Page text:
Foto des Verkäufers
Titel: After the Holocaust : rebuilding Jewish ...
Verlag: Translated from the German by Barbara Harshav. Princeton, N.J. : Princeton University Press, 1997
Zustand des Schutzumschlags: Dust Jacket Included
, x, 196pp., very good dust-jacket, very good red cloth, Biographical approach. "An excellent work and necessary reading for anyone wishing to comprehend how Jews have contributed to the rebuilding of Germany and their own German-Jewish culture. Michael Brenner offers a fine analysis of an important historical period that has been largely neglected in Jewish studies" (Jack Zipes, University of Minnesota). ISBN 0691026653 . Buchnummer des Verkäufers 27669
This landmark book is the first comprehensive account of the lives of the Jews who remained in Germany immediately following the war. Gathering never-before-published eyewitness accounts from Holocaust survivors, Michael Brenner presents a remarkable history of this period. While much has been written on the Holocaust itself, until now little has been known about the fate of those survivors who remained in Germany. Jews emerging from concentration camps would learn that most of their families had been murdered and their communities destroyed. Furthermore, all Jews in the country would face the stigma of living, as a 1948 resolution of the World Jewish Congress termed it, on "bloodsoaked German soil." Brenner brings to life the psychological, spiritual, and material obstacles they surmounted as they rebuilt their lives in Germany. At the heart of his narrative is a series of fifteen interviews Brenner conducted with some of the most important witnesses who played an active role in the reconstruction--including presidents of Jewish communities, rabbis, and journalists.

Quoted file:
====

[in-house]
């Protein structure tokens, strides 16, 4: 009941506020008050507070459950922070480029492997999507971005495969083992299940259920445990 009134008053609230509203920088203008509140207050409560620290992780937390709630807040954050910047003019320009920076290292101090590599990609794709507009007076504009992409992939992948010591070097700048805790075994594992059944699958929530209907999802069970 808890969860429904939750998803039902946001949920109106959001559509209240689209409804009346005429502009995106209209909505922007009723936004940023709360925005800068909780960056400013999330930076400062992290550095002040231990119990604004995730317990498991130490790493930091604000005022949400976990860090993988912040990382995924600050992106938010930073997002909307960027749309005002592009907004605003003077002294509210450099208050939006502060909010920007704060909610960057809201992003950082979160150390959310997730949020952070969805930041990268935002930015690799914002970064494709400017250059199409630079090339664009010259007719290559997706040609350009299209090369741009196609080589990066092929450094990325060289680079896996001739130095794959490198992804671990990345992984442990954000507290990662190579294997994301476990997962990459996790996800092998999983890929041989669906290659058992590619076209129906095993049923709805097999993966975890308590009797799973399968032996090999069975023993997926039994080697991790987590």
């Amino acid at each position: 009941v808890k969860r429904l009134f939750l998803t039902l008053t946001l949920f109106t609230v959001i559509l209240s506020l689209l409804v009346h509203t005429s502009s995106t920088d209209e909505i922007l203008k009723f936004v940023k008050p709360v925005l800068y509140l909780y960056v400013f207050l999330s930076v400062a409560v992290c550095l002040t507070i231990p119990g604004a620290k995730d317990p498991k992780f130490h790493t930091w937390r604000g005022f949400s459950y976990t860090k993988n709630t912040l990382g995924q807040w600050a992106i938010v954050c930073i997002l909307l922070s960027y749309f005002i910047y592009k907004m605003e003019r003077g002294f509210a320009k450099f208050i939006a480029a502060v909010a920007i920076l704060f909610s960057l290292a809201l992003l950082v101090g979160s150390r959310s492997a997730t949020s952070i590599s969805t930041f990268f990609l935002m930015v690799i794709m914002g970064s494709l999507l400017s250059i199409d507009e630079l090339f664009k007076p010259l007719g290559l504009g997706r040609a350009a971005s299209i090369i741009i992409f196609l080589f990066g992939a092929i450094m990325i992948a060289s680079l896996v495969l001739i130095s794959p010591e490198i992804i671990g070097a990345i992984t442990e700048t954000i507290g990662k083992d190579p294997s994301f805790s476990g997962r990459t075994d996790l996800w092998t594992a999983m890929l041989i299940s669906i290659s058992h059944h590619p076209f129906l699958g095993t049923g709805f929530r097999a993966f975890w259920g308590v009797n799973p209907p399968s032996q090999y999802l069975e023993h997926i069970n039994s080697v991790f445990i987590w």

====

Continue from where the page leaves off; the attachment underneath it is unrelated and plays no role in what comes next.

Based on the Yiddish and German press and unpublished archival material, the first part of this book provides a historical introduction to this fascinating topic. Here the author analyzes such diverse aspects as liberation from concentration camps, cultural and religious life among the Jewish Displaced Persons, antisemitism and philosemitism in post-war Germany, and the complex relationship between East European and German Jews. A second part consists of the fifteen interviews, conducted by Brenner, with witnesses representing the diverse background of the postwar Jewish community. While most of them were camp survivors, others returned from exile or came to Germany as soldiers of the Jewish Brigade or with international Jewish aid organizations. A third part, which covers the development of the Jewish community in Germany from the 1950s until today, concludes the book.
"A very readable and useful study, written with the engaged sympathy of an insider and the balanced judgments of a fine historian." --Kirkus Reviews
"If the middle section of interviews seems redundant, it is only because Brenner has covered the material so well and so succinctly elsewhere [in the book]." --Publishers Weekly
"The history that Brenner deftly recounts confounds any urge to extract simple lessons from the Holocaust or its aftermath.... Brenner has instead provided something more fragile and more valuable, a reminder that the way people reassemble their lives after tragedy is miraculously complicated." --Noah J. Efron, The Boston Book Review
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